Thai police says bodies from river were missing activists
BANGKOK (AP) — DNA tests show that two bodies found washed up on the shore of the Mekong River in Thailand’s northeast are the corpses of anti-government activists, police said Tuesday, in what are feared to be political killings.
The two, known by the pseudonyms Puchana and Kasalong, were among three exiled activists who disappeared in December from homes in Laos, where they took shelter after fleeing Thailand. There is a group of Thai exiles in Laos associated with the anti-military Red Shirt movement that staged aggressive street protests in Bangkok in 2010 that were violently crushed by the military.
Several members of a hard-core faction advocating that the kingdom of Thailand become a republic are wanted in their homeland on charges of lese majeste, or insulting the monarchy, a serious crime punishable by up to 15 years in prison per offense.
The disappearance of the three has raised concern among fellow activists that they were kidnapped by a death squad, either vigilantes or officially sanctioned. Thailand’s military announced after taking power in a 2014 coup that defending the monarchy would be a priority. However, disappearances and assassinations of political dissidents have mostly been sporadic since the 1970s, when politicians and farmer and labor leaders were targeted to remove a popular democracy after demonstrations ousted a military dictatorship in 1973.
The Nakhon Phanom provincial police chief, Pol. Maj. Gen. Thanachart Rodklongton, said forensics lab results matched the bodies’ DNA to samples from family members.
The bodies were found on Dec. 27 and Dec. 28 wrapped in brown sacks along with blocks of cement, presumably to weigh them down.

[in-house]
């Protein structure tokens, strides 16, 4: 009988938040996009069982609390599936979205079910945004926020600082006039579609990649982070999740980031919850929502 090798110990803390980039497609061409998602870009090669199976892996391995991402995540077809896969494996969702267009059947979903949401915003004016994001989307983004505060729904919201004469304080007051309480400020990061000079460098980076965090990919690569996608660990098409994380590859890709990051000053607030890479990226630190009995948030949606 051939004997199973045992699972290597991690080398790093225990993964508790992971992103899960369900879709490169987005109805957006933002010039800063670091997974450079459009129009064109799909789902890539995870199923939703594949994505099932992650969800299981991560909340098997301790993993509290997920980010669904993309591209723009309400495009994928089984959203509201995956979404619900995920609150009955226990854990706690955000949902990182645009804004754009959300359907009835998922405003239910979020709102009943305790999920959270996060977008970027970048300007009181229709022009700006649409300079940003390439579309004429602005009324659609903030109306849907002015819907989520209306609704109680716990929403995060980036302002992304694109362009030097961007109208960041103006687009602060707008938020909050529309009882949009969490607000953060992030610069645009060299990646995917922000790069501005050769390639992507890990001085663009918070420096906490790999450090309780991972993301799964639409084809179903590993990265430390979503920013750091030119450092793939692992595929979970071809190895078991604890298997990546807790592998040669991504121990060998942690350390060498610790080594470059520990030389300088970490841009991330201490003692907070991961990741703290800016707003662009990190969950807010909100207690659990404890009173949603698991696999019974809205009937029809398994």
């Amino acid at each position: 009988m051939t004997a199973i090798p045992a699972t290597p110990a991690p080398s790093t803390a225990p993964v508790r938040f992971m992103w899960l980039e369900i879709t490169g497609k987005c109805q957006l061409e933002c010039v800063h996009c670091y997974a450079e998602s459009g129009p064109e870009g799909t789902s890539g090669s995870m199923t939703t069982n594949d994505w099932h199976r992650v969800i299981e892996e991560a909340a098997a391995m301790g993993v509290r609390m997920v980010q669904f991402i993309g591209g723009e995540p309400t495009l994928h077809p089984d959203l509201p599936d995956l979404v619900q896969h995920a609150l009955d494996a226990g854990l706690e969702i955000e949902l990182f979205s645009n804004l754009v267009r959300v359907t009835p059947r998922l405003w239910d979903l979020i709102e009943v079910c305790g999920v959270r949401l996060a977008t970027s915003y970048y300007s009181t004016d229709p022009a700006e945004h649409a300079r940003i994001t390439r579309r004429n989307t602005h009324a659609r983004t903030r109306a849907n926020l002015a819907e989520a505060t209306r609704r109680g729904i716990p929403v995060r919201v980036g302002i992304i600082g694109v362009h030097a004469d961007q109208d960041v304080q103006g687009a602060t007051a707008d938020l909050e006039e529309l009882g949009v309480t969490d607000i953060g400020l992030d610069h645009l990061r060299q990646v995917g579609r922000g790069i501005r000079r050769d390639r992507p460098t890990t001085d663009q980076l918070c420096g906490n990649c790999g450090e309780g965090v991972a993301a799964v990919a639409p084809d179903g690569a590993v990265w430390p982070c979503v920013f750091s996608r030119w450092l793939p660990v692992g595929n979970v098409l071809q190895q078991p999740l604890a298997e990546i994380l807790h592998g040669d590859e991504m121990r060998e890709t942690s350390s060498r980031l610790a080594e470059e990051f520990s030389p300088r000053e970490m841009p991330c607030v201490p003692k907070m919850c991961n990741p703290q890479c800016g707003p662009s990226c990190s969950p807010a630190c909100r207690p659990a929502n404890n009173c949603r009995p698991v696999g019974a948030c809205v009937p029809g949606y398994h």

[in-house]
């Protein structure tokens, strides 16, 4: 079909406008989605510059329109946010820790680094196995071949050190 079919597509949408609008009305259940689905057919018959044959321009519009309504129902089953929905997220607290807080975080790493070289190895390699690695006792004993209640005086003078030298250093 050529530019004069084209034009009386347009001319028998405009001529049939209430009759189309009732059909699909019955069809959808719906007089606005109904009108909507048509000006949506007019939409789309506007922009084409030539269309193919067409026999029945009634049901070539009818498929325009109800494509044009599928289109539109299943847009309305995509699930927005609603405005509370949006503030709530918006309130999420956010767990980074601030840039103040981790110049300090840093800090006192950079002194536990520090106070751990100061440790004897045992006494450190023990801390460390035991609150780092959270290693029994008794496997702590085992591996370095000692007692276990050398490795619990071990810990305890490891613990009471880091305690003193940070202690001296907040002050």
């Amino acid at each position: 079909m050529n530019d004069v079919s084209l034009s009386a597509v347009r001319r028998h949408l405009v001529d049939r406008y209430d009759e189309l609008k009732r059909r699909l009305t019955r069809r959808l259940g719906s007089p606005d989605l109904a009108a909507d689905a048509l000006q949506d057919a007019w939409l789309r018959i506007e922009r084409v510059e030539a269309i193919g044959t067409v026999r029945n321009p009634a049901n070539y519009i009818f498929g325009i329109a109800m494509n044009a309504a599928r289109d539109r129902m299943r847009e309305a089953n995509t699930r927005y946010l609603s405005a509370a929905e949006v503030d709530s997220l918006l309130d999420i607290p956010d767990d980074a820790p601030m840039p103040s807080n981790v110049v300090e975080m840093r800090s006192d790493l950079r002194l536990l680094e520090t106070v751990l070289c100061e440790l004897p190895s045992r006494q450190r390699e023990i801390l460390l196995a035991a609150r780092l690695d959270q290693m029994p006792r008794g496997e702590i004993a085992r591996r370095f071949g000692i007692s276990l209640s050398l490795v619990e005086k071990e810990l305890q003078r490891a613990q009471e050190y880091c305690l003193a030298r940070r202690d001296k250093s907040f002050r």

The real names of the two have not been made public, but the third person with whom they worked who also went missing is a well-known Red Shirt leader and long-time dissident, Surachai Danwattananusorn, better known as Surachai sae Dan. His fate is unknown. Now in his seventies, he has spent many years in prison on lese majeste and other charges since the 1970s, when he was a communist guerrilla in southern Thailand.
The three had not seen by friends in Laos since the middle of December.
Since 2016, at least two other Thai dissidents in Laos have disappeared under suspicious circumstances.
Thai officials deny any involvement in the disappearances, and note they have tried legal channels to have the suspects extradited.
While some Thai dissidents have managed to obtain political asylum in Western countries, others who lack connections, documentation and funds are stuck in the neighboring countries of Laos and Cambodia. Some have tried to keep doing political work over the internet, while others prefer to keep a low profile. All live in limbo because of the transactional nature of Thailand’s relations with its neighbors, who might regard it advantageous to hand over the fugitives.